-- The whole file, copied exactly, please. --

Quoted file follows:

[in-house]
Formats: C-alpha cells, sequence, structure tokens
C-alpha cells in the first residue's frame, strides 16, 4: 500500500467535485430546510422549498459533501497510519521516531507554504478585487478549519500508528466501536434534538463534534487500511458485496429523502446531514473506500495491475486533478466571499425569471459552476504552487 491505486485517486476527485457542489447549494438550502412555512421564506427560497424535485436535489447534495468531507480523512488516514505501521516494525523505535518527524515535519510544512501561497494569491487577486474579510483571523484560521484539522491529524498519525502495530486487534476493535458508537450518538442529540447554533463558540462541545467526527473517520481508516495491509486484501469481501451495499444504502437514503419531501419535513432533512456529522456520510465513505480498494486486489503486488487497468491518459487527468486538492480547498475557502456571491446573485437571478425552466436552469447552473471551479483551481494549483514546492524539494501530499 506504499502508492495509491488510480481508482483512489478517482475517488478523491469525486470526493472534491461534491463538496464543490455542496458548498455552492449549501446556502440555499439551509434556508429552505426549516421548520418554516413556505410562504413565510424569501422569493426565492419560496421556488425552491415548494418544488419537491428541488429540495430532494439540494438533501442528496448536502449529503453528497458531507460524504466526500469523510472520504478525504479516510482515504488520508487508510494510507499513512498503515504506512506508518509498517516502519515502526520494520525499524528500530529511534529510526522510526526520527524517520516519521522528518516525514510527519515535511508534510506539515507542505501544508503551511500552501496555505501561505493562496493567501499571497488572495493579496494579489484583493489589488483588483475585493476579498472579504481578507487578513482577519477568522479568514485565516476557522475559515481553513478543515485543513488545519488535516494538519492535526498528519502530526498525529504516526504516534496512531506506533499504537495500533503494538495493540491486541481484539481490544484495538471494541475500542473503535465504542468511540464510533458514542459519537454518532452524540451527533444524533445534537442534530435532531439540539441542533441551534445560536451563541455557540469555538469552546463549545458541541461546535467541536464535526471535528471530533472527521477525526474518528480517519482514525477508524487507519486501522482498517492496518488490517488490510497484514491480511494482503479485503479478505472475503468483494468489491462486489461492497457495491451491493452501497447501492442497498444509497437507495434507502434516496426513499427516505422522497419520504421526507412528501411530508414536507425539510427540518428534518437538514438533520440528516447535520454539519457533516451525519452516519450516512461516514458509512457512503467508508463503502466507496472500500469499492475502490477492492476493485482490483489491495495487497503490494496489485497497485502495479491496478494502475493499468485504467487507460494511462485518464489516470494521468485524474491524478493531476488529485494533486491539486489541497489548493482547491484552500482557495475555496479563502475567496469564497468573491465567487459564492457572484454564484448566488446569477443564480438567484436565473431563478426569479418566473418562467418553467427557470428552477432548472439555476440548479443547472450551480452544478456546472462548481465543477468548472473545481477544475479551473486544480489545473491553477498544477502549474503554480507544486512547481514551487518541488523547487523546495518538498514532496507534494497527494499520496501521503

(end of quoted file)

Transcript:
[in-house]
Formats: C-alpha cells, sequence, structure tokens
C-alpha cells in the first residue's frame, strides 16, 4: 500500500467535485430546510422549498459533501497510519521516531507554504478585487478549519500508528466501536434534538463534534487500511458485496429523502446531514473506500495491475486533478466571499425569471459552476504552487 491505486485517486476527485457542489447549494438550502412555512421564506427560497424535485436535489447534495468531507480523512488516514505501521516494525523505535518527524515535519510544512501561497494569491487577486474579510483571523484560521484539522491529524498519525502495530486487534476493535458508537450518538442529540447554533463558540462541545467526527473517520481508516495491509486484501469481501451495499444504502437514503419531501419535513432533512456529522456520510465513505480498494486486489503486488487497468491518459487527468486538492480547498475557502456571491446573485437571478425552466436552469447552473471551479483551481494549483514546492524539494501530499 506504499502508492495509491488510480481508482483512489478517482475517488478523491469525486470526493472534491461534491463538496464543490455542496458548498455552492449549501446556502440555499439551509434556508429552505426549516421548520418554516413556505410562504413565510424569501422569493426565492419560496421556488425552491415548494418544488419537491428541488429540495430532494439540494438533501442528496448536502449529503453528497458531507460524504466526500469523510472520504478525504479516510482515504488520508487508510494510507499513512498503515504506512506508518509498517516502519515502526520494520525499524528500530529511534529510526522510526526520527524517520516519521522528518516525514510527519515535511508534510506539515507542505501544508503551511500552501496555505501561505493562496493567501499571497488572495493579496494579489484583493489589488483588483475585493476579498472579504481578507487578513482577519477568522479568514485565516476557522475559515481553513478543515485543513488545519488535516494538519492535526498528519502530526498525529504516526504516534496512531506506533499504537495500533503494538495493540491486541481484539481490544484495538471494541475500542473503535465504542468511540464510533458514542459519537454518532452524540451527533444524533445534537442534530435532531439540539441542533441551534445560536451563541455557540469555538469552546463549545458541541461546535467541536464535526471535528471530533472527521477525526474518528480517519482514525477508524487507519486501522482498517492496518488490517488490510497484514491480511494482503479485503479478505472475503468483494468489491462486489461492497457495491451491493452501497447501492442497498444509497437507495434507502434516496426513499427516505422522497419520504421526507412528501411530508414536507425539510427540518428534518437538514438533520440528516447535520454539519457533516451525519452516519450516512461516514458509512457512503467508508463503502466507496472500500469499492475502490477492492476493485482490483489491495495487497503490494496489485497497485502495479491496478494502475493499468485504467487507460494511462485518464489516470494521468485524474491524478493531476488529485494533486491539486489541497489548493482547491484552500482557495475555496479563502475567496469564497468573491465567487459564492457572484454564484448566488446569477443564480438567484436565473431563478426569479418566473418562467418553467427557470428552477432548472439555476440548479443547472450551480452544478456546472462548481465543477468548472473545481477544475479551473486544480489545473491553477498544477502549474503554480507544486512547481514551487518541488523547487523546495518538498514532496507534494497527494499520496501521503